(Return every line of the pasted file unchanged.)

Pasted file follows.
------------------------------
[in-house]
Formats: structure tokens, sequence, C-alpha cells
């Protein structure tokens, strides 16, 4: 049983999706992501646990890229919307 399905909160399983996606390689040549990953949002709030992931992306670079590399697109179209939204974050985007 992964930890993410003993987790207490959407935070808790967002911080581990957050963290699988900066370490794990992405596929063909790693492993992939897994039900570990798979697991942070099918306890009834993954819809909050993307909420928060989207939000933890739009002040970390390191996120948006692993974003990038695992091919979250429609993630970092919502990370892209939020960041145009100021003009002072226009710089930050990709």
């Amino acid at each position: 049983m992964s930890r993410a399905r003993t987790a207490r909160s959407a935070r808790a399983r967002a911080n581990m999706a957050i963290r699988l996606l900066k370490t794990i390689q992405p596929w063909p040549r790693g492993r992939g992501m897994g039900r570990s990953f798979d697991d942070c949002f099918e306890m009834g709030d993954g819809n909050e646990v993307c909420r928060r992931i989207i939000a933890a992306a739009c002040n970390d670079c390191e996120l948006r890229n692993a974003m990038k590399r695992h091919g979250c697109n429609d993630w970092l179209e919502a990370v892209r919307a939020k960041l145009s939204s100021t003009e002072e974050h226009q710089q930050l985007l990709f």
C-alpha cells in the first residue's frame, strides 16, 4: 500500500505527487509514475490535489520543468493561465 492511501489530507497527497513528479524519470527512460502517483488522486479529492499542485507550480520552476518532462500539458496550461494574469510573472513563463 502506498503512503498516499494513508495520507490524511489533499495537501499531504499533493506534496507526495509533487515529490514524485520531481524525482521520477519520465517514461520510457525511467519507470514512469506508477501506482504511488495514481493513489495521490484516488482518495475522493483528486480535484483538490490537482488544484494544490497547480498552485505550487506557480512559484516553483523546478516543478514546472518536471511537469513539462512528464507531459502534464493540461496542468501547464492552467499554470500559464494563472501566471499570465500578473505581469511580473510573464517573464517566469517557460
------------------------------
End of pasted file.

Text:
[in-house]
Formats: structure tokens, sequence, C-alpha cells
């Protein structure tokens, strides 16, 4: 049983999706992501646990890229919307 399905909160399983996606390689040549990953949002709030992931992306670079590399697109179209939204974050985007 992964930890993410003993987790207490959407935070808790967002911080581990957050963290699988900066370490794990992405596929063909790693492993992939897994039900570990798979697991942070099918306890009834993954819809909050993307909420928060989207939000933890739009002040970390390191996120948006692993974003990038695992091919979250429609993630970092919502990370892209939020960041145009100021003009002072226009710089930050990709």
């Amino acid at each position: 049983m992964s930890r993410a399905r003993t987790a207490r909160s959407a935070r808790a399983r967002a911080n581990m999706a957050i963290r699988l996606l900066k370490t794990i390689q992405p596929w063909p040549r790693g492993r992939g992501m897994g039900r570990s990953f798979d697991d942070c949002f099918e306890m009834g709030d993954g819809n909050e646990v993307c909420r928060r992931i989207i939000a933890a992306a739009c002040n970390d670079c390191e996120l948006r890229n692993a974003m990038k590399r695992h091919g979250c697109n429609d993630w970092l179209e919502a990370v892209r919307a939020k960041l145009s939204s100021t003009e002072e974050h226009q710089q930050l985007l990709f």
C-alpha cells in the first residue's frame, strides 16, 4: 500500500505527487509514475490535489520543468493561465 492511501489530507497527497513528479524519470527512460502517483488522486479529492499542485507550480520552476518532462500539458496550461494574469510573472513563463 502506498503512503498516499494513508495520507490524511489533499495537501499531504499533493506534496507526495509533487515529490514524485520531481524525482521520477519520465517514461520510457525511467519507470514512469506508477501506482504511488495514481493513489495521490484516488482518495475522493483528486480535484483538490490537482488544484494544490497547480498552485505550487506557480512559484516553483523546478516543478514546472518536471511537469513539462512528464507531459502534464493540461496542468501547464492552467499554470500559464494563472501566471499570465500578473505581469511580473510573464517573464517566469517557460